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Readings in Italian Mannerism

with a Foreword by Craig Hugh Smyth- Second Printing


Edited By Liana De Girolami Cheney

The aim of this book is to focus on the origin of the historiography of the terms Mannerism and Maniera in paintings and drawings of the sixteenth-century in Italy. The articles herewith presented fall into two categories. The first group explains the definition of the terms Mannerism and Maniera, their periodicity, and their sources as illustrated by Giorogio Vasari, John Shearman, Craig Hugh Smyth, and Sydney Freedberg. The second deals with the polemic associated with the usage of the term and historiography and its application as voiced by Walter Friedlaender, Max Dvorak, Ernst Gombrich, Henri Zerner, David Summers, Malcolm Campbell, and Iris Cheney.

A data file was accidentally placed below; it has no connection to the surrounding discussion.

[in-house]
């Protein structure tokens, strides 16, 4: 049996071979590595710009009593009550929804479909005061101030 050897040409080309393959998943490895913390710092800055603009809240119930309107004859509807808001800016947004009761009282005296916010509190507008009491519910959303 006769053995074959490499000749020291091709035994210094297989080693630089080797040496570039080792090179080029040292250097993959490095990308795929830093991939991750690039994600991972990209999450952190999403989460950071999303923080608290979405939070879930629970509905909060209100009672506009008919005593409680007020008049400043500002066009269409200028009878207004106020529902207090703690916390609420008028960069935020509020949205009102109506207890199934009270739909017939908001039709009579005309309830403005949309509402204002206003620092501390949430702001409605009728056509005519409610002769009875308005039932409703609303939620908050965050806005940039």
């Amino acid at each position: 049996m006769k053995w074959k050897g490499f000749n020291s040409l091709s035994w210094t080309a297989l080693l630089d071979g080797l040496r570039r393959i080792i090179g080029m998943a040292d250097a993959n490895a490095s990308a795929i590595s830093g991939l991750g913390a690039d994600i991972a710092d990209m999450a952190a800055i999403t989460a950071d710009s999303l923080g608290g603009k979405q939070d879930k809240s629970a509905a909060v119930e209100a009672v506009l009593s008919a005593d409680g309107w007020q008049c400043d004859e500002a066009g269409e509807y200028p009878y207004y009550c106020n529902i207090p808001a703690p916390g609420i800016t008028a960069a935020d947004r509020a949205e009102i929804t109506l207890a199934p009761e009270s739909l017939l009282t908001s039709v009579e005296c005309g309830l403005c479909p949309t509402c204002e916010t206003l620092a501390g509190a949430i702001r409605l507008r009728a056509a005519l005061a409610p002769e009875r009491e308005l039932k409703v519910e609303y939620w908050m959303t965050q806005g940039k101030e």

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MANIERA AS AN AESTHETIC IDEAL John Shearman If we survey, from a distance, recent concepts of mannerism, we must admit that the situation is fluid and in certain areas chaotic. I suppose that students of no other period that has a name-Romanesque, baroque, postimpressionist-are so haunted by, or so much in disagreement over, the meaning of that name. There need be no hesitation in thinking again about the problem, even on the grounds of convenience, since there is no unanimity in the way the term mannerism is used-what qualities in a work it exemplifies, to what groups of works it applies. I suggest that there is a reason for this situation. In this century, definitions have been fabricated by historians, rightly intent on dispelling earlier prejudices against so much of sixteenth-century art, and each historian has felt free to make his own definition and to choose whatever works he would like to apply it to. No wonder that definitions vary so widely, for most are, in my view, arbitrary.l When quite recently historians looked again at the cinquecento, they found in it vital currents of style to which prejudice had taught them to be blind. By an accident-the clear sympathy established by early-twentieth-century tastes-the current that aroused most enthusiasm embraced the early work of Rosso, Pontormo, Beccafumi, and Parmigianino, and since mannerism, a term they inherited, applied to the cinquecento, many of them freely applied it to this current. With infinitely varying emphasis, detail, and choice of personalities, and with...

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